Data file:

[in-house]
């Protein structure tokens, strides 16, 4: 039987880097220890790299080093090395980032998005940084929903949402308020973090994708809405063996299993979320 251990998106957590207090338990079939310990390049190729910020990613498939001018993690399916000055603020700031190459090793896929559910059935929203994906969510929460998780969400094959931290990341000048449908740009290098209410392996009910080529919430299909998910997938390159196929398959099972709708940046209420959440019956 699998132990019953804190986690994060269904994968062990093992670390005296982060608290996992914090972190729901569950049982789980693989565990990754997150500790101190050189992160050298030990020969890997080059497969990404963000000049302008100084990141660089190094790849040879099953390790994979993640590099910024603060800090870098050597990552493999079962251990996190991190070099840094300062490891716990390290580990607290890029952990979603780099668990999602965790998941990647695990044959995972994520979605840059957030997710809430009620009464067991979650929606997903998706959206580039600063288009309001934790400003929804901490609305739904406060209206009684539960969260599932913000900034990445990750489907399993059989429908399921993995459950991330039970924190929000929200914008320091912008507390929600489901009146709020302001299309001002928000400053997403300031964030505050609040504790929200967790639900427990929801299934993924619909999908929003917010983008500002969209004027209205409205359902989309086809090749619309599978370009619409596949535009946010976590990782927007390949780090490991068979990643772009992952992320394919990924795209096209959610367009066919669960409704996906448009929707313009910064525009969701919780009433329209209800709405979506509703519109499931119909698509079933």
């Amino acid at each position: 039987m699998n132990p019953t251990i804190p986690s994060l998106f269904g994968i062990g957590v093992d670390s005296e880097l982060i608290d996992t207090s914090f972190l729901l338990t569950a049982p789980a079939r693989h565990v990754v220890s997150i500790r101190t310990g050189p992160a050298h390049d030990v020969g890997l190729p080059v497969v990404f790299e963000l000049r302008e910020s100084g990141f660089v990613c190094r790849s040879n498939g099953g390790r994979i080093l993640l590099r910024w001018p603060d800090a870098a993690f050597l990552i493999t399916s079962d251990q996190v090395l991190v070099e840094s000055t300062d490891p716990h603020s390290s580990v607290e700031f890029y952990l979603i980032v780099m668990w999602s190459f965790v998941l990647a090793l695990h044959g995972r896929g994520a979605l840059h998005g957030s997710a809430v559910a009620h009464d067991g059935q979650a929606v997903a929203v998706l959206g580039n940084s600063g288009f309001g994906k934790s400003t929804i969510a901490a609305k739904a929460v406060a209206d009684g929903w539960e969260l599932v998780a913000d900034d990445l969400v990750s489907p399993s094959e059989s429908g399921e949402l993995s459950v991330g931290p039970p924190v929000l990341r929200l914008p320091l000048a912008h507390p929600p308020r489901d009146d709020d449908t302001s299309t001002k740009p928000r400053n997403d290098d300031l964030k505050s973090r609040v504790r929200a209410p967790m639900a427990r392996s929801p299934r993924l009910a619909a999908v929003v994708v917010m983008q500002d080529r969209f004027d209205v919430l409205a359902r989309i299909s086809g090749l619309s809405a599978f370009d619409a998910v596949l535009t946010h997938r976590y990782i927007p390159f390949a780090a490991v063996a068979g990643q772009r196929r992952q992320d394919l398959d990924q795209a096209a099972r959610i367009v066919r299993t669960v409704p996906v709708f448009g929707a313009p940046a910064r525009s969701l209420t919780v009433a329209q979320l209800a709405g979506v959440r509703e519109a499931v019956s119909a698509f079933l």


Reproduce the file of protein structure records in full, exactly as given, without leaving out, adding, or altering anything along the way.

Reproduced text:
[in-house]
């Protein structure tokens, strides 16, 4: 039987880097220890790299080093090395980032998005940084929903949402308020973090994708809405063996299993979320 251990998106957590207090338990079939310990390049190729910020990613498939001018993690399916000055603020700031190459090793896929559910059935929203994906969510929460998780969400094959931290990341000048449908740009290098209410392996009910080529919430299909998910997938390159196929398959099972709708940046209420959440019956 699998132990019953804190986690994060269904994968062990093992670390005296982060608290996992914090972190729901569950049982789980693989565990990754997150500790101190050189992160050298030990020969890997080059497969990404963000000049302008100084990141660089190094790849040879099953390790994979993640590099910024603060800090870098050597990552493999079962251990996190991190070099840094300062490891716990390290580990607290890029952990979603780099668990999602965790998941990647695990044959995972994520979605840059957030997710809430009620009464067991979650929606997903998706959206580039600063288009309001934790400003929804901490609305739904406060209206009684539960969260599932913000900034990445990750489907399993059989429908399921993995459950991330039970924190929000929200914008320091912008507390929600489901009146709020302001299309001002928000400053997403300031964030505050609040504790929200967790639900427990929801299934993924619909999908929003917010983008500002969209004027209205409205359902989309086809090749619309599978370009619409596949535009946010976590990782927007390949780090490991068979990643772009992952992320394919990924795209096209959610367009066919669960409704996906448009929707313009910064525009969701919780009433329209209800709405979506509703519109499931119909698509079933």
């Amino acid at each position: 039987m699998n132990p019953t251990i804190p986690s994060l998106f269904g994968i062990g957590v093992d670390s005296e880097l982060i608290d996992t207090s914090f972190l729901l338990t569950a049982p789980a079939r693989h565990v990754v220890s997150i500790r101190t310990g050189p992160a050298h390049d030990v020969g890997l190729p080059v497969v990404f790299e963000l000049r302008e910020s100084g990141f660089v990613c190094r790849s040879n498939g099953g390790r994979i080093l993640l590099r910024w001018p603060d800090a870098a993690f050597l990552i493999t399916s079962d251990q996190v090395l991190v070099e840094s000055t300062d490891p716990h603020s390290s580990v607290e700031f890029y952990l979603i980032v780099m668990w999602s190459f965790v998941l990647a090793l695990h044959g995972r896929g994520a979605l840059h998005g957030s997710a809430v559910a009620h009464d067991g059935q979650a929606v997903a929203v998706l959206g580039n940084s600063g288009f309001g994906k934790s400003t929804i969510a901490a609305k739904a929460v406060a209206d009684g929903w539960e969260l599932v998780a913000d900034d990445l969400v990750s489907p399993s094959e059989s429908g399921e949402l993995s459950v991330g931290p039970p924190v929000l990341r929200l914008p320091l000048a912008h507390p929600p308020r489901d009146d709020d449908t302001s299309t001002k740009p928000r400053n997403d290098d300031l964030k505050s973090r609040v504790r929200a209410p967790m639900a427990r392996s929801p299934r993924l009910a619909a999908v929003v994708v917010m983008q500002d080529r969209f004027d209205v919430l409205a359902r989309i299909s086809g090749l619309s809405a599978f370009d619409a998910v596949l535009t946010h997938r976590y990782i927007p390159f390949a780090a490991v063996a068979g990643q772009r196929r992952q992320d394919l398959d990924q795209a096209a099972r959610i367009v066919r299993t669960v409704p996906v709708f448009g929707a313009p940046a910064r525009s969701l209420t919780v009433a329209q979320l209800a709405g979506v959440r509703e519109a499931v019956s119909a698509f079933l």